We journeyed on from Geneva and on the way we stopped and did a little shopping. That was were I picked up something dear and Fatso bought himself  and me chocolates. I also became good friends with Jina ma'am enroute and we talked about a lot of things.We reached Interlakken late in the evening, but the sun was still up as it is until late 7-7:30 wherever we went.

Interlakken- "The city between two lakes"
Interlakken is called thus because it is nestled between two lakes- Thun and Brienz. It is a small town with 5000-odd people but it is extremely beautiful as it is situated at the foothills of the Swiss Alps. We passed by one of the lakes on our way into Interlakken. We were on the bus a few yards from the water, but from where I was seated I could see the bottom of the lake. So clean and clear was the water!. Greenish-blue pristine water for miles ahead, the lake was beautiful and few houses dotted the edge and at one place there was a dock with many yachts and boats moored. There were yachts on the water too and i can only the people there for the beautiful, beautiful lake that they have. Back home I have always admired our Chalakkudi puzha as I have spent evenings on its beautiful banks with my cousin and uncle. But that has a different feel to it; this is different with it is crystal-clear, greenish-blue expanse. We were boarded at the City Hotel Oberland and the rooms were neat and tidy complete with a bath. But the view was breathtaking . The windows opened onto a backdrop of the Swiss alps in all their beauty and out over the rooftops of the quaint old houses of the town. We went out for a spot of shopping and sightseeing. We set off on one of the roads out of the town-centre and were beheld to a jaw-dropping view of the Swiss Alps- black custodians with icy slopes, on one side. There were rolling meadows that stretched upto the foothills from one side of the road. We took snaps with the Alps on the background, on the meadow, near beautiful fountains on the roadside. I drank in the beauty as I walked, the folks enjoying the view too. On the other side of the road were shops of all variety that included the very famous casino that features in that first song in Dilwale Dulhaniya Le Jayenge. The film was shot partly here in Switzerland and Austria. At the end of the road we came upon a quaint old church with tall spires and a bell-tower. Now we were all for getting in even for a little time but couldn't find an open door. We were just leaving after looking around the beautiful church when someone rang for the vespers. Shortly though a boy came riding on his bicycle and opened the church doors. The church was beautiful on the inside too and there was even a grotto. After a few minutes of prayer we got back out. Fatso and me took snaps around the Church and we hurried back to the hotel for our dinner at an Indian restaurant.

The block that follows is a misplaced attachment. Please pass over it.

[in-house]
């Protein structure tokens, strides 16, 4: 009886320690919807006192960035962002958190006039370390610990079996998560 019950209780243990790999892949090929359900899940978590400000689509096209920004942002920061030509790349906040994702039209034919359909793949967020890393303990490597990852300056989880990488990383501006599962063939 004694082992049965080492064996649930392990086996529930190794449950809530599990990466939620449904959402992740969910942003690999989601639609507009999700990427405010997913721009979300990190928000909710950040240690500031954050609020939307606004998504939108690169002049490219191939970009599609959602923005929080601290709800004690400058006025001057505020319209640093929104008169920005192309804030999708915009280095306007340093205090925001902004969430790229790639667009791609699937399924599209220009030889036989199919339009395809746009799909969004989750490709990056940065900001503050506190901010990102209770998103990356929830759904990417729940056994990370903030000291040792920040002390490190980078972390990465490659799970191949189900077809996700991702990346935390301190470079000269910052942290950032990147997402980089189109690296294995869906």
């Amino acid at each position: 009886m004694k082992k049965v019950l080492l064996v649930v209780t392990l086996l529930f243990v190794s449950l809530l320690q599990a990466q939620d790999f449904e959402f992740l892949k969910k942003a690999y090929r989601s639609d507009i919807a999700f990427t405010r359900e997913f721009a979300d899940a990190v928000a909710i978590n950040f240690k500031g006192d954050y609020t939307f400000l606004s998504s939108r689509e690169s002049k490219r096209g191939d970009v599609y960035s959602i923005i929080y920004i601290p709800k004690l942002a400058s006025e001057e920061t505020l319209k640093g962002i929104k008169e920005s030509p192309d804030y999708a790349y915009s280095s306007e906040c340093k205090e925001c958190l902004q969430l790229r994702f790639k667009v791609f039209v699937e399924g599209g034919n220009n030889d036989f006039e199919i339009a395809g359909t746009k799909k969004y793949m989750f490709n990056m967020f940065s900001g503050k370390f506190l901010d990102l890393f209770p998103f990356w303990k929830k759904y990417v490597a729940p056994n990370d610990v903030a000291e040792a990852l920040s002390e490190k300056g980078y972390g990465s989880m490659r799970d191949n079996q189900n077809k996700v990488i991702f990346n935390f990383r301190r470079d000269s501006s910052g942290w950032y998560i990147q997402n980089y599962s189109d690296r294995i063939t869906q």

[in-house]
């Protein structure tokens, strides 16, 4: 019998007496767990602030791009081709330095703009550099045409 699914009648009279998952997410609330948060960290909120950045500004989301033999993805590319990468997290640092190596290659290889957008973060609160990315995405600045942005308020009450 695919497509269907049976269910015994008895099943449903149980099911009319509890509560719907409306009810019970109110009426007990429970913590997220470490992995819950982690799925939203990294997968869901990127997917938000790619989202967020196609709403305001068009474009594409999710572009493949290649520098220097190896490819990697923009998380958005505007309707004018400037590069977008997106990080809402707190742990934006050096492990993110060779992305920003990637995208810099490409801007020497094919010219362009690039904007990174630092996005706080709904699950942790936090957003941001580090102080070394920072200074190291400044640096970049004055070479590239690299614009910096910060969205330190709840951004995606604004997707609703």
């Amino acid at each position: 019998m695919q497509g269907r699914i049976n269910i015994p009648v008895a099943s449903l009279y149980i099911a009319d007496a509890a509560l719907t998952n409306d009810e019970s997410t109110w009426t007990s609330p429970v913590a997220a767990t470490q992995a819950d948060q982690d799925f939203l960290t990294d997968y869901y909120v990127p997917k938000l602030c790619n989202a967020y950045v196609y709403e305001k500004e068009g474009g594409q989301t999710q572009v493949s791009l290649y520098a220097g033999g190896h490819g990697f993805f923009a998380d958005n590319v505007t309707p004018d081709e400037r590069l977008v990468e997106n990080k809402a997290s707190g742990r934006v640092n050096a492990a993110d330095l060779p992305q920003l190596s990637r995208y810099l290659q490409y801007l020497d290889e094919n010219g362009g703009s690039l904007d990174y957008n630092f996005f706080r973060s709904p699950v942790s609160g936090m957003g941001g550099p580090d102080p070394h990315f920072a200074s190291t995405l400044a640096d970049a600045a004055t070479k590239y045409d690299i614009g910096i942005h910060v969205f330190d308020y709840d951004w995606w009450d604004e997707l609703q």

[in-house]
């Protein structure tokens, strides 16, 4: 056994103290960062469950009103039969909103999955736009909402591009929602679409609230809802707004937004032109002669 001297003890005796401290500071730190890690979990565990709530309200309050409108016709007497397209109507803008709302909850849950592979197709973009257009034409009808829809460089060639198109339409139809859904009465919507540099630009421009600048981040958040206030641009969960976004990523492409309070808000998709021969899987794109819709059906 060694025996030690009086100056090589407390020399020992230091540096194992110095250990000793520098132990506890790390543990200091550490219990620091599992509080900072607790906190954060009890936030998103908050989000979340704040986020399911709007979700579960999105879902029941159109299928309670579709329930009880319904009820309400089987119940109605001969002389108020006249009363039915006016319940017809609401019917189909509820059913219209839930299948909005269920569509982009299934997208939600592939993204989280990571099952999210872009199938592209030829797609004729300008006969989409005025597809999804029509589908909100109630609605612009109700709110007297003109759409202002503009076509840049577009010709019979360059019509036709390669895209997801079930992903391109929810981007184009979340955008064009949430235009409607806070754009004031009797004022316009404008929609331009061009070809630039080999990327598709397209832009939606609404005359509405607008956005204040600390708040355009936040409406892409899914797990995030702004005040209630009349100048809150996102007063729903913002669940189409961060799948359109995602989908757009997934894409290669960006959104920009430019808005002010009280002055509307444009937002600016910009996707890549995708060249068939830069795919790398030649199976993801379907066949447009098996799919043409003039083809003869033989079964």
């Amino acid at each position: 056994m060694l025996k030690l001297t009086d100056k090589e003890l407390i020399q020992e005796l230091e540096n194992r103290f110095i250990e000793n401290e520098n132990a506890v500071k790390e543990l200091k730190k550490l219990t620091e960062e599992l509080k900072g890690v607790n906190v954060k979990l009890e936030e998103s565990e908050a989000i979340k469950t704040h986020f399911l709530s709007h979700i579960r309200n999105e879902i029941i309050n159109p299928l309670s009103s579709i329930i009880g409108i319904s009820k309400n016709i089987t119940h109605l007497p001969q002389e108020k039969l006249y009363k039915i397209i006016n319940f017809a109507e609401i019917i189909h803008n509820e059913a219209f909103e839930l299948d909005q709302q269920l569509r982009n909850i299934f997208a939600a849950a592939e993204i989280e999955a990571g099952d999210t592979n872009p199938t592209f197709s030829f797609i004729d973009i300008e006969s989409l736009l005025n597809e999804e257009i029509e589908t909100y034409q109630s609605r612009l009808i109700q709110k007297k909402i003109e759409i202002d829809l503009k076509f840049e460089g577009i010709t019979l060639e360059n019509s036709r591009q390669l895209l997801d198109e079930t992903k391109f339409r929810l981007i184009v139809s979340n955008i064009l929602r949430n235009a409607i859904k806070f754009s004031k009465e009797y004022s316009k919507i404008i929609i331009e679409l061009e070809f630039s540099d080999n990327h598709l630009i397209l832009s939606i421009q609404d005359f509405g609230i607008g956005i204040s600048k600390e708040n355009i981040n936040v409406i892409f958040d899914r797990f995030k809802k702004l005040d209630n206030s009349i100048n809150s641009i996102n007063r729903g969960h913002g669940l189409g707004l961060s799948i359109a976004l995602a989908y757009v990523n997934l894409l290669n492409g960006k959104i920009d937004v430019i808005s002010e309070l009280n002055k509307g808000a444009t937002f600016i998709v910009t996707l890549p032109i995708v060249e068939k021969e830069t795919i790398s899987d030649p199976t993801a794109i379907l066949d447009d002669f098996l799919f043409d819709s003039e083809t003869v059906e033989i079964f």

Fatso if you are reading this, you should know that we didn't take you 'cos you are not old enough for this and I will certainly take you when you are old enough. I would suggest that you stop reading here but the inquisitive idiots that you and I tend to be I hardly believe that. So read on at your own peril.

'Cos we are guys:
Me and Partner(as he shall be called) set out after dinner to visit one of the casinos or pubs/discs. The aim was simple- 1. Enter a local pub. 2. Enjoy the music and if possible shake a leg. 3. chat with a local girl(that was my personal aim..don't know if Partner had it in his mind). Now Interlakken is a predominantly German-speaking town and I soon found out that my "il y a des boites ici?" was practically useless. We asked a teenage guy and some school-girls who shrieked at the mention of beer, but they all pointed to a region down the road. And that was where we found probably the only disc in town way before the opening time of 10p.m. We roamed around till 10 and [I] entered with a pinch of nervousness. 'cos I knew the scene could ugly if the locals were not friendly and I was worried more so because I had brought Partner into the equation. My strategy was to leg it with him at the first sign of trouble. We entered to find the place pretty empty except for two bar-maids. There was some German rock music (I guess) playing and disco lights scrawling on the dance floor. We took seats near the counter. We gradually got talking to one of the barmaids, the prettier of the two and also the more friendly of the two.
Me: Comment sappelle vous mademoiselle?
Her: Uhh..What? (Dash it no French!??)
Me: You don't speak French?
Her: No. Only German and English.
Me: Nice place you have here. What is this music? Is it German rock?
Her: Thank you. Yes.
Me:  Which band? (As though I knew any except for Rammstein)
Her: I don't know. We just play it from the CD.
In walk a couple of guys and a girl, one guy on a wheel-chair. They sit opposite to us at the circular counter.  I look for signs of trouble. The girls move over to talk with the newcomers. They get talking after initial greeting kisses. The scene looks ok. Me and Partner sit enjoying the music. Grins on our faces, so far so good. After sometime the girl we were talking to returns and asks us if we'd like anything.
Me: (Pointing to a board "Our house wine Jaggermeisser") what is that? How much does it cost?
Her: Oh..that is a joke. Jaggermeisser is alcohol actually.(she goes over to the tap and reads the label as to how much percentage was alcohol) It is very strong.
Me: (Huh! she thinks we're too young?)So how old do you think I am?
Her: Twentyy-eiight -thirrrty?
Me:(laughs) No not that old. 25 actually. Me and friend Partner are from India. So what is your name?
Her: Laila(name changed). So you are staying in the town? At a hotel?
Partner: Yes. We're staying at the City Hotel Oberland. We just arrived here in the evening. So you are from here?
Laila: Yes. My father is Saudi Arabian.
Partner: your mother is Swiss?
Laila: Yes.
Me: So you have stayed here all your life?
Laila: Yeah except for teo years when I stayed in Zurich. I didn't like it there, so I returned.
Me: So when you are not working what do you do? Do you study?
Laila: I am not a student. I am a mother, I have two daughters. I actually work here only on Fridays and Sundays. They(pointing over her shoulder to the others at the counter) work here except on Sundays.
Me: Come on! Two daughters, why you don't seem more than twenty-eight! seriously?
Laila: Yes.
Me: Wow.(She could be easily more beautiful than most women I have seen in my life. Not that being a mom makes you less beautiful. But there are some signs of aging; this woman looked near-about perfect.) So when does this place get crowded?
Laila: Usually at 3-4 in the morning. Today is a Sunday. So it will be less crowded. People have to go to work the next day.
Laila took a snap of me and Partner. We said goodbye to her and returned to the hotel, happy that we could do something a bit wild.

To be continued...


  1. Great leo, u narrated the journey very well. waiting for the continuation :)

  2. very well narrated... especially the countryside..

  3. @ Eliza and Sundeep thankya..